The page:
Because I spend a lot of time sewing, I’m in the fabric stores a lot. I’ve noticed a distinct difference between two of them. This morning, for example, (and this is not the first time), when I walked through the door, both employees were sitting at a table chatting and didn’t even bother to acknowledge my entrance let alone ask me if could use any help. So, I scout out the store looking for a particular fabric that I need to complete an order that has a time deadline. Deadlines are particularly onerous as I live on an island and I always have to tack on a couple of extra days for a package to arrive in the mid-west or eastern part of the US and one extra day to California or the west coast. However, buyers seldom think about that and will purchase a hula skirt and then ask to have it arrive in three days to Kansas. So, though not in a bad mood (it takes much more than that), I felt slighted by the staff and therefore a little miffed. I just happen to think that if you are in the business of selling anything, your first concern is the customer. It wasn’t like the place was busy. When in the store I’m usually the only one there. I think I can hazard a guess as to why. When I found the fabric I was looking for, I took it to the table to be cut. Again, I wasn’t greeted or even offered a smile. My fabric was cut and I was sent to the register where I had to wait several minutes for the sales clerk to figure out how to work the new digital cash register. I’ve been coming in a few times a week for a month and at my first visit she was learning the ins and outs of her new machine. However, a month later, she still is unable to use it without asking for help. And, the help was chatting on her phone about personal things while I waited for her to finally help the hapless cashier. I’ve decided that as of today unless I have a 25% discount off of a fabric that I can’t live without, I will not be frequenting their store again.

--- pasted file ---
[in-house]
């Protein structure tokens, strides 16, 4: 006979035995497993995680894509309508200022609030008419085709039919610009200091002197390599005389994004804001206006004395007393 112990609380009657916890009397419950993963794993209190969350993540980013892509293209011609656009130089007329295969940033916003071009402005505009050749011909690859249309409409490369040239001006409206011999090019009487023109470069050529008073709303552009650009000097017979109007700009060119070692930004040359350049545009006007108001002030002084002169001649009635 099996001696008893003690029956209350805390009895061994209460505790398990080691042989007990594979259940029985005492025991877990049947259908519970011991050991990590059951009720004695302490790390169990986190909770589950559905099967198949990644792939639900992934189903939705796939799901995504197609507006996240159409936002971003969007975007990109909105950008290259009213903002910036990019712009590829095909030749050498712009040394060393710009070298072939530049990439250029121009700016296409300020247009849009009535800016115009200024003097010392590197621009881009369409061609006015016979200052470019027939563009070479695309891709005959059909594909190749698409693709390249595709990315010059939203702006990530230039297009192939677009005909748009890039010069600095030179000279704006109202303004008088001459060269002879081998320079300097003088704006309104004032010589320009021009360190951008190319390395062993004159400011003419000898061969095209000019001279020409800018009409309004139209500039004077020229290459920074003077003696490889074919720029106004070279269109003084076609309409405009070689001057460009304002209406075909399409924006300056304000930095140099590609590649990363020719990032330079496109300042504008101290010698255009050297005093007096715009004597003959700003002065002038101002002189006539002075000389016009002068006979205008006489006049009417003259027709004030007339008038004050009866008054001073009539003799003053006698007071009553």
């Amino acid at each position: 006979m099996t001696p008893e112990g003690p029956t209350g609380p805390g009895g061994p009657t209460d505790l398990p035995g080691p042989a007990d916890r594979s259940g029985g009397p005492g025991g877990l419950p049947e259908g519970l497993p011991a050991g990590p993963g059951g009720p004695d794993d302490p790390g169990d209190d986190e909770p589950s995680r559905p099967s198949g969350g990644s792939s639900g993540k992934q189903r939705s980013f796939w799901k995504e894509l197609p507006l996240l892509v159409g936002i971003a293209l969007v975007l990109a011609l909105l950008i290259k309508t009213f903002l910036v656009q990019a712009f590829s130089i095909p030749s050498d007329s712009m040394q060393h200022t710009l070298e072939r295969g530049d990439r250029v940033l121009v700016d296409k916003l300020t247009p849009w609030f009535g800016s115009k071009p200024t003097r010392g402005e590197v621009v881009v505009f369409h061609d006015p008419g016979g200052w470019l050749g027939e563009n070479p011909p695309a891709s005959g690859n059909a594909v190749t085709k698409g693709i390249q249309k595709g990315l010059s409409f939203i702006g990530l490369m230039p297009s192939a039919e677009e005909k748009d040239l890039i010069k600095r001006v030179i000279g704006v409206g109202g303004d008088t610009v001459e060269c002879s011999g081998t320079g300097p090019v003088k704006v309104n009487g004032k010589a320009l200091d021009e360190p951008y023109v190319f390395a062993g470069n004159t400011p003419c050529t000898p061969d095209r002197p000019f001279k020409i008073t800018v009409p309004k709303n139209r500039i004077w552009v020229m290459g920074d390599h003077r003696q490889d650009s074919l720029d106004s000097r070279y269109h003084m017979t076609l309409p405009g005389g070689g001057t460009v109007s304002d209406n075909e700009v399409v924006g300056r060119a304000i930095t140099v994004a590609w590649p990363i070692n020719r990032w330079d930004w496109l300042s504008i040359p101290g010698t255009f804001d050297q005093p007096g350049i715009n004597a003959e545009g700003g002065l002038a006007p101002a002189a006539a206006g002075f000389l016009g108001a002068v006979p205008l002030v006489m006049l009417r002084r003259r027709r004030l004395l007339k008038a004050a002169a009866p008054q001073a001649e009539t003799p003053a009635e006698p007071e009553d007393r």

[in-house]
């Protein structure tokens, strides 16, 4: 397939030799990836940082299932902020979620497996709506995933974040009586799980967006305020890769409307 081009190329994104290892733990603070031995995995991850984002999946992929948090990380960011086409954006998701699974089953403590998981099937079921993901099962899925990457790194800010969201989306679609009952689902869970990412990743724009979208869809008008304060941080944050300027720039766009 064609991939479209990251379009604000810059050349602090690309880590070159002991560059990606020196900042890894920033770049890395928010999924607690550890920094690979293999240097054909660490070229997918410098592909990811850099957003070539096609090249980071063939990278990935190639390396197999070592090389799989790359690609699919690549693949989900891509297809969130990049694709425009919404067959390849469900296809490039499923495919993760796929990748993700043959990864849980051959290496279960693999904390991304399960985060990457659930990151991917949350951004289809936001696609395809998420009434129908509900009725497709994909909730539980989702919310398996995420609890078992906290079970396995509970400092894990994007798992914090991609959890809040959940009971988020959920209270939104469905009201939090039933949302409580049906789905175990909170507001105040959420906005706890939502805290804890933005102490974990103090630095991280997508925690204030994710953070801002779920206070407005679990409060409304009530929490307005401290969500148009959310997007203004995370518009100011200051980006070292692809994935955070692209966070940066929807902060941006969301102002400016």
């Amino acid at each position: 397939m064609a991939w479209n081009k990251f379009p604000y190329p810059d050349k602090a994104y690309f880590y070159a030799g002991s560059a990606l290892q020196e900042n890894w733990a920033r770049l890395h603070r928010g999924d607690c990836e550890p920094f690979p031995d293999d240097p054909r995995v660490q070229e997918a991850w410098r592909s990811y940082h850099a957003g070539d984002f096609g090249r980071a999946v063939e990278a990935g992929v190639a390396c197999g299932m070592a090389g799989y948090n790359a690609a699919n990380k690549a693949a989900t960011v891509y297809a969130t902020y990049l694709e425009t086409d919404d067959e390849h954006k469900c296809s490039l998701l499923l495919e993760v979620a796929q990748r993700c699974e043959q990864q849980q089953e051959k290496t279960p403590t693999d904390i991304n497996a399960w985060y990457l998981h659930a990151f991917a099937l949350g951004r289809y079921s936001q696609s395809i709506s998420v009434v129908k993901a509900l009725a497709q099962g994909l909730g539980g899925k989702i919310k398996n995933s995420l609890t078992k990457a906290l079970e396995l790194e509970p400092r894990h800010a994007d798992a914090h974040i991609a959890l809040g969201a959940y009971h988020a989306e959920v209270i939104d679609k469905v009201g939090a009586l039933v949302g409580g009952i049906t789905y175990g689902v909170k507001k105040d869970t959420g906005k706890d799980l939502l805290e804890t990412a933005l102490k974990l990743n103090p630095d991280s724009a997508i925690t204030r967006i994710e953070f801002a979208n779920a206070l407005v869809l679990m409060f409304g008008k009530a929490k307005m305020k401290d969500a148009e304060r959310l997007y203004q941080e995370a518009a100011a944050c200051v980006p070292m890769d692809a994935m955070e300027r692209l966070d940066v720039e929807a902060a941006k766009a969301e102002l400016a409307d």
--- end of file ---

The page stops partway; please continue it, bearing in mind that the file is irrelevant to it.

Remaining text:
Then, still feeling a little put out, I had to drive over the other fabric store for a certain fabric that I knew they had. I was greeted when I walk in, “aloha, how are you today?”. Smiles all around. “How can we help you?” The store had several customers. The staff was attentive without hovering. They cut my fabric, asked if I needed a bag, folded the cloth neatly for my bag. They commented on how nice it was to see me so often, thanked me for my patronage. I like this store and I will be coming back again and again.

Courtesy, good manners and pleasant conversation are not completely lost in this day of cell phones, iPads, texting and social media where a face to face conversation with eye contact is an oddity. My own business is an on-line shop so I seldom see what people look like other than their logo. But, I treat my customers with the utmost courtesy. I still believe that there is nothing better than good customer service. I establish a good working relationship with my buyers as I do a lot of custom work. We enjoy each others “company”. I guess the aloha spirit hasn’t quite made its mark on some, while others embrace it.